Religion News Service
| by Adelle M. Banks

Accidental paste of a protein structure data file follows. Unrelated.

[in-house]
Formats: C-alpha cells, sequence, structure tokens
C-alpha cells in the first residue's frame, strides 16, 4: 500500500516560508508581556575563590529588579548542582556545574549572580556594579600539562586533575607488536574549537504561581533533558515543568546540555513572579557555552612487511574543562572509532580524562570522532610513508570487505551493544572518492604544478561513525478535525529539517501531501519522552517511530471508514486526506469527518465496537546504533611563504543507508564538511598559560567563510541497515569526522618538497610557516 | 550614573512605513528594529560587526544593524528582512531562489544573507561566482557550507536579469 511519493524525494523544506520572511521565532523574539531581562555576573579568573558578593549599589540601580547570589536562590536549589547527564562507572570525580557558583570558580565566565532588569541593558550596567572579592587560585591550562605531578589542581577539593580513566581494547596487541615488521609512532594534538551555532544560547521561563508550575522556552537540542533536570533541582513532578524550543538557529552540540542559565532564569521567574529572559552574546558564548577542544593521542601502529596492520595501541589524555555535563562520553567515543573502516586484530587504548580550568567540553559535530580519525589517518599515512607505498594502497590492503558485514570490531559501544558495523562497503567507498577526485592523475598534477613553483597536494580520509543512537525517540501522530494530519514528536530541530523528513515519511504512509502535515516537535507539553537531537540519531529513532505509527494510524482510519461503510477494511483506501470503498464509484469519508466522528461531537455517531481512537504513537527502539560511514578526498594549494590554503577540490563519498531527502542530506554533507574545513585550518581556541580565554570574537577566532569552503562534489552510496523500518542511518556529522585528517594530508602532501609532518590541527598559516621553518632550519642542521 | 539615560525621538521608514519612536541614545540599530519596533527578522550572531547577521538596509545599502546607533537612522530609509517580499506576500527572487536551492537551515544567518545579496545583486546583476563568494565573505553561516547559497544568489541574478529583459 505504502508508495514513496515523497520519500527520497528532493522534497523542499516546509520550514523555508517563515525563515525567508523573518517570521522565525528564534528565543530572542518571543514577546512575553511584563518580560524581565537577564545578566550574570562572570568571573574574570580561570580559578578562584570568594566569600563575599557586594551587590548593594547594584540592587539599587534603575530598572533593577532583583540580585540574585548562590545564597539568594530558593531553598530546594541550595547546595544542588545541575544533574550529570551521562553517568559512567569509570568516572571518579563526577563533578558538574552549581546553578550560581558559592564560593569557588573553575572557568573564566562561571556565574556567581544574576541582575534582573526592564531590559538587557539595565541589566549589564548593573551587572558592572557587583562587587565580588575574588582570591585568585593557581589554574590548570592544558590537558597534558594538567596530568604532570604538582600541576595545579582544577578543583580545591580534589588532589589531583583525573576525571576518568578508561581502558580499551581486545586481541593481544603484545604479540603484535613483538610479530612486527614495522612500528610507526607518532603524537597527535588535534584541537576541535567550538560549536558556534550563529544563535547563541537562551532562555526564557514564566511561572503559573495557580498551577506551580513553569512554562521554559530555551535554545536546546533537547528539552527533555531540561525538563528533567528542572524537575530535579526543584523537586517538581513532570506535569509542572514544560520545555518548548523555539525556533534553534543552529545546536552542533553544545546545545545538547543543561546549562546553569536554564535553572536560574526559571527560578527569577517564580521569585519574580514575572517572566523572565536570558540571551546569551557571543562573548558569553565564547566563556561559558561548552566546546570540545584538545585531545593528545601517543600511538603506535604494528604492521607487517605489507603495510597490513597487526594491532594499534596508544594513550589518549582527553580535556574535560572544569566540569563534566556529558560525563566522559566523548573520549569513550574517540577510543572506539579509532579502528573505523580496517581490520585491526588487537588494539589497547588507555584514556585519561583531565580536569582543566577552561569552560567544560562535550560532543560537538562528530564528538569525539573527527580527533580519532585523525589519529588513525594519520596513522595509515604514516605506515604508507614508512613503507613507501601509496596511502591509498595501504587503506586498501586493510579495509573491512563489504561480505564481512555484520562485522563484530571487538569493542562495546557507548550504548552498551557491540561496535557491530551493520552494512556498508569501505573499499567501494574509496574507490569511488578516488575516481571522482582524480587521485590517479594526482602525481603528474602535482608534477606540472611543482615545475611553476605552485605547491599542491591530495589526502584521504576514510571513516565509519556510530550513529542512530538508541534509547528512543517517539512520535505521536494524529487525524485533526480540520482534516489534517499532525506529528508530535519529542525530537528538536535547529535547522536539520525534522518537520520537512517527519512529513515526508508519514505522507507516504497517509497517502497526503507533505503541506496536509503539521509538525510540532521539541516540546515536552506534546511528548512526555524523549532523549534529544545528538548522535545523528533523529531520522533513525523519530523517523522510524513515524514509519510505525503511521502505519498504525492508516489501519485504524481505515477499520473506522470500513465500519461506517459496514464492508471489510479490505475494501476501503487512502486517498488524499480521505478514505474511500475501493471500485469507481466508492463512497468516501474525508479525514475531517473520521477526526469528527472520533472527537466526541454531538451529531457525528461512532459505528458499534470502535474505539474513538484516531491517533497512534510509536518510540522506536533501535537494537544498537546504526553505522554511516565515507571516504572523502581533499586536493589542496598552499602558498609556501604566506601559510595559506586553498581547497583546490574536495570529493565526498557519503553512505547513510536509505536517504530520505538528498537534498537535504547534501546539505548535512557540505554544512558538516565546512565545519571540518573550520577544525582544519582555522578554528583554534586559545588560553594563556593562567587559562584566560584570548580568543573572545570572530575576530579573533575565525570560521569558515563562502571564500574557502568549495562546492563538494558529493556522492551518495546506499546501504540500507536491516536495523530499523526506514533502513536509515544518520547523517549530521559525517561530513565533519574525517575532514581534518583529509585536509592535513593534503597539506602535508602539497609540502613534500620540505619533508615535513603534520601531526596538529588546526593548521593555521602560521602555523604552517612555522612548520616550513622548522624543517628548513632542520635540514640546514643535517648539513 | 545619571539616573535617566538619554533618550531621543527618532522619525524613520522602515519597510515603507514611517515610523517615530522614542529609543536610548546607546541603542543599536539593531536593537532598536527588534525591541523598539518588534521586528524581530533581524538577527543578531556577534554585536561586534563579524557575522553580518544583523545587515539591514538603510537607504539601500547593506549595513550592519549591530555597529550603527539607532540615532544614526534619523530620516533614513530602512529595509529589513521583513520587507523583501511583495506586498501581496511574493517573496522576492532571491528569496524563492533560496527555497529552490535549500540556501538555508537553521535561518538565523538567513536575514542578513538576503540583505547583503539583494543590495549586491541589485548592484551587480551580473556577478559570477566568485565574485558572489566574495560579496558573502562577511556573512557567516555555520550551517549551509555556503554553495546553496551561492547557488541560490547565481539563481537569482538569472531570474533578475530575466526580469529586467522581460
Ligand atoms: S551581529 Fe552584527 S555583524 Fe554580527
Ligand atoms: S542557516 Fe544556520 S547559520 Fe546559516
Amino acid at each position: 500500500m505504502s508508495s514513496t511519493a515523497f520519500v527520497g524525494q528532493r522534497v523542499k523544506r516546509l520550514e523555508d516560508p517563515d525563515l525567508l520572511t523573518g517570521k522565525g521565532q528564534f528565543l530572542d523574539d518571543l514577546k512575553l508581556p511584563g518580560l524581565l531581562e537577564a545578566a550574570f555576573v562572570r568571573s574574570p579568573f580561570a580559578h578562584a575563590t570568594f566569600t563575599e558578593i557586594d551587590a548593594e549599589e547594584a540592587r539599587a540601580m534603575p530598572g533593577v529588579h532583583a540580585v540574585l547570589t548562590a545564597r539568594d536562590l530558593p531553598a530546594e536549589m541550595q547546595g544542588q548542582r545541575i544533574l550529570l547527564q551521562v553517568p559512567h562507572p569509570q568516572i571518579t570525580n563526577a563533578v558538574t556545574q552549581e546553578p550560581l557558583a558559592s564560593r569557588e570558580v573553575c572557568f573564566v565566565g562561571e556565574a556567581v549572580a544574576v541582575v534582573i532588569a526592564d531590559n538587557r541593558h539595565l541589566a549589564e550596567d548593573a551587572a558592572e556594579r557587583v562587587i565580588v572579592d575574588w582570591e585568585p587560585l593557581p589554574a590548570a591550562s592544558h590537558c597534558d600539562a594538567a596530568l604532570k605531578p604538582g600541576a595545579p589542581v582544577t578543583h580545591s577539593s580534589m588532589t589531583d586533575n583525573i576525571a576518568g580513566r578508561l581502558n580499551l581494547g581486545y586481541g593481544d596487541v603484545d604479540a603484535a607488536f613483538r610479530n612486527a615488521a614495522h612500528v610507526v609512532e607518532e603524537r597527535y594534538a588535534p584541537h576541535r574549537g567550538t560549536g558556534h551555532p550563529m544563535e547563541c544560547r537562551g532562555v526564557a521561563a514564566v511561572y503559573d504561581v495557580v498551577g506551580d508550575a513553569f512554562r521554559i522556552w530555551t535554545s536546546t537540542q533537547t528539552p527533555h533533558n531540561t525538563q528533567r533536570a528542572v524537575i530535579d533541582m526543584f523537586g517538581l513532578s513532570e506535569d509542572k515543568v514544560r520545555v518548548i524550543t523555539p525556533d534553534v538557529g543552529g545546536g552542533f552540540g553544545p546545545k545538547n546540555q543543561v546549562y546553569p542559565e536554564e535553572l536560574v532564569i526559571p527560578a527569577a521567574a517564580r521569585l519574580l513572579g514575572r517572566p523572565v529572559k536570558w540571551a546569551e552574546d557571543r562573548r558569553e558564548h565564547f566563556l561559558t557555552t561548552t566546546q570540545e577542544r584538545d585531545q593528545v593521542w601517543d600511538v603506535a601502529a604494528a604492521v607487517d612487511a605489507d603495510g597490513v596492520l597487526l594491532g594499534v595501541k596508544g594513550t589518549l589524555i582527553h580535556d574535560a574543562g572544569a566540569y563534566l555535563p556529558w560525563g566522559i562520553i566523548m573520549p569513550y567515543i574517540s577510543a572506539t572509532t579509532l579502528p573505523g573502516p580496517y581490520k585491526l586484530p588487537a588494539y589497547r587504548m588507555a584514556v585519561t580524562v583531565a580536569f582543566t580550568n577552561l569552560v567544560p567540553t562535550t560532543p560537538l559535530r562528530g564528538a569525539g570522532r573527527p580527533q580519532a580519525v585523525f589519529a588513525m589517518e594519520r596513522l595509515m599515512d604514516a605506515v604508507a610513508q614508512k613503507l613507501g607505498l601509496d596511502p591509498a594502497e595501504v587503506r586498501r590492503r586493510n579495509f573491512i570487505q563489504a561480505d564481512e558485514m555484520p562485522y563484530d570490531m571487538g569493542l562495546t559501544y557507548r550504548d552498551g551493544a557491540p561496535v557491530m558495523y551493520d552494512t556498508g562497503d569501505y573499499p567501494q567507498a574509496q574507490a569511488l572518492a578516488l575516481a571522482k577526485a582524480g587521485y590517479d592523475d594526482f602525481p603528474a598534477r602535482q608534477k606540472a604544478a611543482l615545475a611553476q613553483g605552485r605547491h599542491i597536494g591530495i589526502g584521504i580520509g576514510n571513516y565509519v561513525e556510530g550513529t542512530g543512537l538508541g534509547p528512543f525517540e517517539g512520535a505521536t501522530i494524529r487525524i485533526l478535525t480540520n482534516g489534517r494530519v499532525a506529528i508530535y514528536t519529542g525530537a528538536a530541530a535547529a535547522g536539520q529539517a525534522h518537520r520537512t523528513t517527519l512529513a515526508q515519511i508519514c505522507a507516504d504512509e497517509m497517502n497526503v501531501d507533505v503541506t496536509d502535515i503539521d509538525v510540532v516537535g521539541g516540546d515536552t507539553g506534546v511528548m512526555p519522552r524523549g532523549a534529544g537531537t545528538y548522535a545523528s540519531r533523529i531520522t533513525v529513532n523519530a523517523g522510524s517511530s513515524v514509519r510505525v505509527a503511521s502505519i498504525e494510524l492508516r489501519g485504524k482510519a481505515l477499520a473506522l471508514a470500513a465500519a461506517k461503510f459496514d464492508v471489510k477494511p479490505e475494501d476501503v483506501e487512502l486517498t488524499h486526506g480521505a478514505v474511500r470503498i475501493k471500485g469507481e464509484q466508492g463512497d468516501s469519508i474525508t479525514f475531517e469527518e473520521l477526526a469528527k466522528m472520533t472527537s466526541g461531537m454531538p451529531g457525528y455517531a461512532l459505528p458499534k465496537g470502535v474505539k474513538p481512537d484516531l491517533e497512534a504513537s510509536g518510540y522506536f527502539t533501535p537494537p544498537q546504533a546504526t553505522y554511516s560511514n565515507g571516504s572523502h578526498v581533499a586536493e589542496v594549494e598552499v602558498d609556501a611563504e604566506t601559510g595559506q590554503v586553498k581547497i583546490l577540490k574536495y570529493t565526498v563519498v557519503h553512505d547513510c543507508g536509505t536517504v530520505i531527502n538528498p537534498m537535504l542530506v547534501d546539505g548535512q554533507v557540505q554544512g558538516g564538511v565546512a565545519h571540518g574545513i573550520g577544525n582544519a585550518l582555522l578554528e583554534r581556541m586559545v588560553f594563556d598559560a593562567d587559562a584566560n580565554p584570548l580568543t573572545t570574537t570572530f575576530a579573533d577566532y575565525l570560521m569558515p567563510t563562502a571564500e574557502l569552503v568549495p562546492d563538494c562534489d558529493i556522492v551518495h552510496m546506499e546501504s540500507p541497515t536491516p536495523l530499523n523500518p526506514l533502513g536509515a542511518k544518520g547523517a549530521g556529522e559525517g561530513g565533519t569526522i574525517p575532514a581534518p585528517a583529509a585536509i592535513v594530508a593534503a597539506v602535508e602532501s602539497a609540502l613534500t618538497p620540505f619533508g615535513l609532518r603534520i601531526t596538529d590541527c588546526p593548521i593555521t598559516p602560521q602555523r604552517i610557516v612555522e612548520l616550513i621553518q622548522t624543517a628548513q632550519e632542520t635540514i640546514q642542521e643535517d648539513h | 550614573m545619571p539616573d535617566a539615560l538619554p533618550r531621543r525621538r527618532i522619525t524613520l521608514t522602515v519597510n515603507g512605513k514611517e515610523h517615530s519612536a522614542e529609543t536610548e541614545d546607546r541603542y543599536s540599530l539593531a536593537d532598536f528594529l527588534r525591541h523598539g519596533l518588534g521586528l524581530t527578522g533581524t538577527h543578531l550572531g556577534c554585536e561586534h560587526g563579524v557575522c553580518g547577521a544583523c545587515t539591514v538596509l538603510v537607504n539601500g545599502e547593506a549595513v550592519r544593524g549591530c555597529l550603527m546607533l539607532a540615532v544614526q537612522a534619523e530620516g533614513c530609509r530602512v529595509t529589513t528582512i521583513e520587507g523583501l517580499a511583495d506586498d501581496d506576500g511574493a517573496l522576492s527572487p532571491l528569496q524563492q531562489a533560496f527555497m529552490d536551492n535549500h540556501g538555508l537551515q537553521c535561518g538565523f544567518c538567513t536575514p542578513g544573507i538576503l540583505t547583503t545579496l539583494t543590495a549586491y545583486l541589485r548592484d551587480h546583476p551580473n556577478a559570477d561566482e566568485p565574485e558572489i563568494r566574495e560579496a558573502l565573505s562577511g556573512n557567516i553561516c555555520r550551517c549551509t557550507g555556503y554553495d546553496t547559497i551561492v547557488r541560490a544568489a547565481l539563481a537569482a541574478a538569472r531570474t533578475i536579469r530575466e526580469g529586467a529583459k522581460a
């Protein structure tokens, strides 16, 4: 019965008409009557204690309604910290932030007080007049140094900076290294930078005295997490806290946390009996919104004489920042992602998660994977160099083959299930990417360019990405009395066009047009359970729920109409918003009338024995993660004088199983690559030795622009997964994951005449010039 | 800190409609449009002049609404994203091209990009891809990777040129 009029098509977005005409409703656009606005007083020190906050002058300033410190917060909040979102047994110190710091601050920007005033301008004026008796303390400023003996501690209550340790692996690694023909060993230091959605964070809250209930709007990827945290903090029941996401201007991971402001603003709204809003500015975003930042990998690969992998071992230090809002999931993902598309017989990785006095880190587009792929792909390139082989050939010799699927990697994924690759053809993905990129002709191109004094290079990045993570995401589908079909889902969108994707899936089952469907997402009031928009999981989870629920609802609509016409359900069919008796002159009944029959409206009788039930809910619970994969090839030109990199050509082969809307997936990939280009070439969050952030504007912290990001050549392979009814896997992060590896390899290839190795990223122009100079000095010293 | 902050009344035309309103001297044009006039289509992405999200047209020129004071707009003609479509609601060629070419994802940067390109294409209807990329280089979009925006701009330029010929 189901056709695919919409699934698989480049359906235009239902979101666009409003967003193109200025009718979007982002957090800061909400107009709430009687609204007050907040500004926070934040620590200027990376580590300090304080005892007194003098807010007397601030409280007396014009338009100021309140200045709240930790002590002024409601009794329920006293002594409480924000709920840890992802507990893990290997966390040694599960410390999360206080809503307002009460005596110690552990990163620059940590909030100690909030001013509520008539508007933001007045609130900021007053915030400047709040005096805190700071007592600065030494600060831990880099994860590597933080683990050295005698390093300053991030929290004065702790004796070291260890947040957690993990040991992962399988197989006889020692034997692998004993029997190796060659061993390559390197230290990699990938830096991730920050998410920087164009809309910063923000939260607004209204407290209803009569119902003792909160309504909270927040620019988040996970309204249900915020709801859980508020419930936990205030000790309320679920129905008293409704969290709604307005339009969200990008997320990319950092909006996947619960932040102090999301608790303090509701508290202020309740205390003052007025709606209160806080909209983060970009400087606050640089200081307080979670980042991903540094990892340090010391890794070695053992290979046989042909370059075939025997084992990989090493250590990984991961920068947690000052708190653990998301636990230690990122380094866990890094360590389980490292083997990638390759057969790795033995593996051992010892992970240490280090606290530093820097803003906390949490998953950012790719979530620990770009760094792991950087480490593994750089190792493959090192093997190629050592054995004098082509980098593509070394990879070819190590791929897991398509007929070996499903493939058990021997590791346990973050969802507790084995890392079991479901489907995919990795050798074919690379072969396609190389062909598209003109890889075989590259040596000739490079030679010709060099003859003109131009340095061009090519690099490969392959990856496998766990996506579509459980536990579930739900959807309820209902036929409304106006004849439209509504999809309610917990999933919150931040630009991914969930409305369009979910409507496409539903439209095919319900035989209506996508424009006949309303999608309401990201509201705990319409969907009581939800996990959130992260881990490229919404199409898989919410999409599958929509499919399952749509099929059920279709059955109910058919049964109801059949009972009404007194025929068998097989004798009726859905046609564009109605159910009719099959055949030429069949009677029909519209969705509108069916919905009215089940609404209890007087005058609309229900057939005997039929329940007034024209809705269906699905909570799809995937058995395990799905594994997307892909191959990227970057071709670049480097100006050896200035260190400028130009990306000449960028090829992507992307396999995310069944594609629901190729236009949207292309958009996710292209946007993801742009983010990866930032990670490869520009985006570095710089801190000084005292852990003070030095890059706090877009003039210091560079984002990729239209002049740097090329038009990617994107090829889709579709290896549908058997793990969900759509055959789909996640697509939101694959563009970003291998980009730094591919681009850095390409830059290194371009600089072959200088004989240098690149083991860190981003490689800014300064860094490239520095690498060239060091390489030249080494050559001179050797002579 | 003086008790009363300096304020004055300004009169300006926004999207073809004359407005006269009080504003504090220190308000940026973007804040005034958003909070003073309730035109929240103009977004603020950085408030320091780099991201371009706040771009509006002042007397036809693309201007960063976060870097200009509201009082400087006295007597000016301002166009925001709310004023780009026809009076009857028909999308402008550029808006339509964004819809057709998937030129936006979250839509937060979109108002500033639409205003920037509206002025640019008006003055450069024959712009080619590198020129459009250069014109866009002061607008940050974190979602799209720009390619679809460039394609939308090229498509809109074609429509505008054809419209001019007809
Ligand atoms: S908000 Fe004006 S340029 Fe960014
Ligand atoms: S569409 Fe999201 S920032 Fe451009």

Cheryl Townsend Gilkes, the John D. and Catherine T. MacArthur Professor of Sociology and African-American Studies, was quoted in the article “From New York to Alabama, blacks worshipped in own spaces before slavery’s end” in Religion News Service Aug. 1. The article looks at the buildings and the religious practices used by blacks during and after slavery. “African Americans did not become Christian by default but they came out of slavery with a Christianity that was critical of the people who enslaved them,” Gilkes said in the article. “All you have to do is look at the spirituals to see where African Americans were connecting with the Bible in spite of the fact that you had white missionaries who had a truncated Bible that they were sharing with slaves because they didn’t want them to know about Moses,” she said.

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